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The book’s illustrations are key because they help children visualize the abstract concept of what an idea is. At the beginning of the book, the idea is depicted as the only colored element on the page, a golden crowned egg with legs. Everything else surrounding the boy is sketched in with pencil. These black and white, gray-scale drawings are deliberate and meant to illustrate that the boy is uncomfortable with the “idea.” He does not understand why the idea is there, what the purpose of an idea is and why no one believes in the idea. Later, as the boys evolves, he begins to get more comfortable and confident about his “idea.” He transforms into a protector of the idea and with that change, the illustrations on the pages suddenly gain more colors and life to them. The golden egg begins to get larger and larger as the boy jumps in and devotes himself to making the “idea” grow to its highest potential. At the end of the story, the final pages are filled with bright colors to signify that when the boys embraces his “idea,” he truly can change the world.

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This thought-provoking story challenges readers to think more deeply about the importance of acting on their ideas. Yamada does an excellent job explaining the reality that pursing an idea that is outside the box often may be met with obstacles that hinder progress. However, Yamada’s message is strong that with perseverance even through the naysayers and obstacles, an idea is unstoppable.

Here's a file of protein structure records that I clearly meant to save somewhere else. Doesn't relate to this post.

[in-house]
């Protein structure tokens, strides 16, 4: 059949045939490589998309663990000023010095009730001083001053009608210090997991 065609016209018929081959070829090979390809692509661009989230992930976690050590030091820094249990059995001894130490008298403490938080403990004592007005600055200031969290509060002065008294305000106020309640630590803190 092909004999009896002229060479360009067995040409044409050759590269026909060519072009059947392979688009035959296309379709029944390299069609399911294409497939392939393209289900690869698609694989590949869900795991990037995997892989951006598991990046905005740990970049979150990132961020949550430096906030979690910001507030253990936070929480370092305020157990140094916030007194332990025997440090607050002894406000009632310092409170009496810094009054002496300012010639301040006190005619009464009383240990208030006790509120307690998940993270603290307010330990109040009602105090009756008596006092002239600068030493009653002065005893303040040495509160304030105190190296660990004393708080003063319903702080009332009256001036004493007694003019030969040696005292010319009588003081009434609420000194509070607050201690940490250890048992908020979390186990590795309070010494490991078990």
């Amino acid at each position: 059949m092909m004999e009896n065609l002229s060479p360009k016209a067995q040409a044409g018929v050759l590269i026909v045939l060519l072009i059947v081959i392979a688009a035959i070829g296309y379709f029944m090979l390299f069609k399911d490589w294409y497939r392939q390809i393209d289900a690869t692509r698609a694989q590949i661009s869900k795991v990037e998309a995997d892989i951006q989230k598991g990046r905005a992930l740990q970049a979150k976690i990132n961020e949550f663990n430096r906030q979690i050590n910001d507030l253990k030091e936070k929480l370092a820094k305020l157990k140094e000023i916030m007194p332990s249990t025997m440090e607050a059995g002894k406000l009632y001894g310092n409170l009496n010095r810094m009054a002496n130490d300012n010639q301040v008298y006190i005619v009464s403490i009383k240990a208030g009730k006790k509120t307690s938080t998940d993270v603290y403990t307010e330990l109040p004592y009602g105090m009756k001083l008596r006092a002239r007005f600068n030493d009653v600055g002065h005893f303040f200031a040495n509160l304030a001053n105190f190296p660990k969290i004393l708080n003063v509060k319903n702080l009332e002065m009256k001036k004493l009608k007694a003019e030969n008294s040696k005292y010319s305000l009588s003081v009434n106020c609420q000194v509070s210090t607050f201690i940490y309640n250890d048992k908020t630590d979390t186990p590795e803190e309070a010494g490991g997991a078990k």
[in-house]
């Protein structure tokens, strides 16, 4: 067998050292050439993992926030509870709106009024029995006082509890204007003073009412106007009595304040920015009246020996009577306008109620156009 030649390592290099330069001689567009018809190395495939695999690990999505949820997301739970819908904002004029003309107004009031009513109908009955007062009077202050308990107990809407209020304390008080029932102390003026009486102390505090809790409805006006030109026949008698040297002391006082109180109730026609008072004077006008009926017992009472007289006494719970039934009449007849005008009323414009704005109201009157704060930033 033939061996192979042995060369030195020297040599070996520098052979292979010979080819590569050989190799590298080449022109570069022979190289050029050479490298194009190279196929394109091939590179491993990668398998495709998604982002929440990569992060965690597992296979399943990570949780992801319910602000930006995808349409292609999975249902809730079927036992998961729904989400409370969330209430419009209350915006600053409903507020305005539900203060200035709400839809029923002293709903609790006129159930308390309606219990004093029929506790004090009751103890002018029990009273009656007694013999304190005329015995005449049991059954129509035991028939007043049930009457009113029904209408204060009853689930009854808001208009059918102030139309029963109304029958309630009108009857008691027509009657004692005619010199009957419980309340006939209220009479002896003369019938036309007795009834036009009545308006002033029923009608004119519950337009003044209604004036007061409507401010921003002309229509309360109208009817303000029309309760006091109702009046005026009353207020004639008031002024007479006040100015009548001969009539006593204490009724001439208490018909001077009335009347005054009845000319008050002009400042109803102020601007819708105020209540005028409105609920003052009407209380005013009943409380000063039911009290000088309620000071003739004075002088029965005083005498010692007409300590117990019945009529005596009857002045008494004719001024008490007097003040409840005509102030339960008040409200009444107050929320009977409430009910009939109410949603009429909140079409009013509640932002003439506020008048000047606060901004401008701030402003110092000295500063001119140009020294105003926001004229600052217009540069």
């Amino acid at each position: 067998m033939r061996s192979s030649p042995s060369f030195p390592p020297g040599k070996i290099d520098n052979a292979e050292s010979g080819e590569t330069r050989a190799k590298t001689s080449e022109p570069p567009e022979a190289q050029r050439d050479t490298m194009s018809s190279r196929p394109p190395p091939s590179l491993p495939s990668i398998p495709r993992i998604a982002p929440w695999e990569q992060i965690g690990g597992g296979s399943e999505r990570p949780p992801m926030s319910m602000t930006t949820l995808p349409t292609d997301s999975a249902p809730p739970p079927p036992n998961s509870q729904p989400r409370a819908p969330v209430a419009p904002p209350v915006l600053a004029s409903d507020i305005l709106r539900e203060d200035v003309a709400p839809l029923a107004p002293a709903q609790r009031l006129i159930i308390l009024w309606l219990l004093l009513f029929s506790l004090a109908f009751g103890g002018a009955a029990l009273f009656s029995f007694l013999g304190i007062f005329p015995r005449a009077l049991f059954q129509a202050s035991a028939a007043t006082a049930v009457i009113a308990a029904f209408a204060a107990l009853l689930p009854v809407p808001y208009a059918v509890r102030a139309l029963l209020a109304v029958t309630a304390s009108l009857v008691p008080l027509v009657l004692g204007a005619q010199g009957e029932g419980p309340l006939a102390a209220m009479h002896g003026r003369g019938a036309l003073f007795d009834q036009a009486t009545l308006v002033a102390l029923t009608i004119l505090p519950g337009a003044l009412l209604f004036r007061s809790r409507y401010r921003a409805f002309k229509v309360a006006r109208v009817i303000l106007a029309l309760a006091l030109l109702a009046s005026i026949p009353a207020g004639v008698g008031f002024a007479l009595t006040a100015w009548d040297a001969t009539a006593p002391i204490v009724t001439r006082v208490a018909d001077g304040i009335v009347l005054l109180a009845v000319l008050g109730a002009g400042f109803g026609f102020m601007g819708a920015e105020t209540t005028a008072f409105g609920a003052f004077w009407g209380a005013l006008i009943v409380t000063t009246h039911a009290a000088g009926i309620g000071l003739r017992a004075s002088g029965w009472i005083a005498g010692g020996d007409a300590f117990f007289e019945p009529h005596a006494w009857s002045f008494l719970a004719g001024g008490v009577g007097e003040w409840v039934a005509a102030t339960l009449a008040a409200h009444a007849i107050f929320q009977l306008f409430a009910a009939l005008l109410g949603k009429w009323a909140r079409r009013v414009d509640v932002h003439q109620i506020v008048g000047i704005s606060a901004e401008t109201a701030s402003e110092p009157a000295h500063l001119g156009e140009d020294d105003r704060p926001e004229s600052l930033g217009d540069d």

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Post by: Samantha Soloway


Coat of Many Colors by Dolly Parton and illustrated by Brooke Boynton-Hughes



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In this ten-page picture book, Dolly describes her childhood, and how one day when she was young, someone gave her family a “box of rags” which her mama “put to use.” She describes her mom sewing the pieces of material together to make a coat for her, and how she told her about Joseph’s “coat of many colors” story from the Bible.

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Dolly talks about her happy memories wearing the coat of many colors, and how although her family was poor, wearing her coat made her “as rich as [she] could be.” Dolly recalls how kids at school made fun of her coat, which she couldn’t understand because it made her feel rich.


The book ends with an illustration of Dolly and her family happily playing in the family living room, and the child muses that to be “rich” had much more to do with company and joy than with anything money can buy.

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The simple, watercolor-like illustrations in the book match the theme and early-childhood level content of the story well. Most pages had at most four lines of words, and the phrases often rhymed, making this an ideal book for younger children who may be able to understand the story better in this lyrical way. The book was simple and short, with a sweet message: happiness cannot be bought and one is rich when one has love. I personally think, though, that the story could have still been a little more nuanced; I think that the part when Dolly was bullied was glossed over — there didn’t seem to be any sort of resolution of the conflict as she just ignored them and went on.

While this book does not carry complex themes, it is a story to read to kids who are below kindergarten age, and brings a heartwarming message that kids of all backgrounds can relate to.

— Abby Wei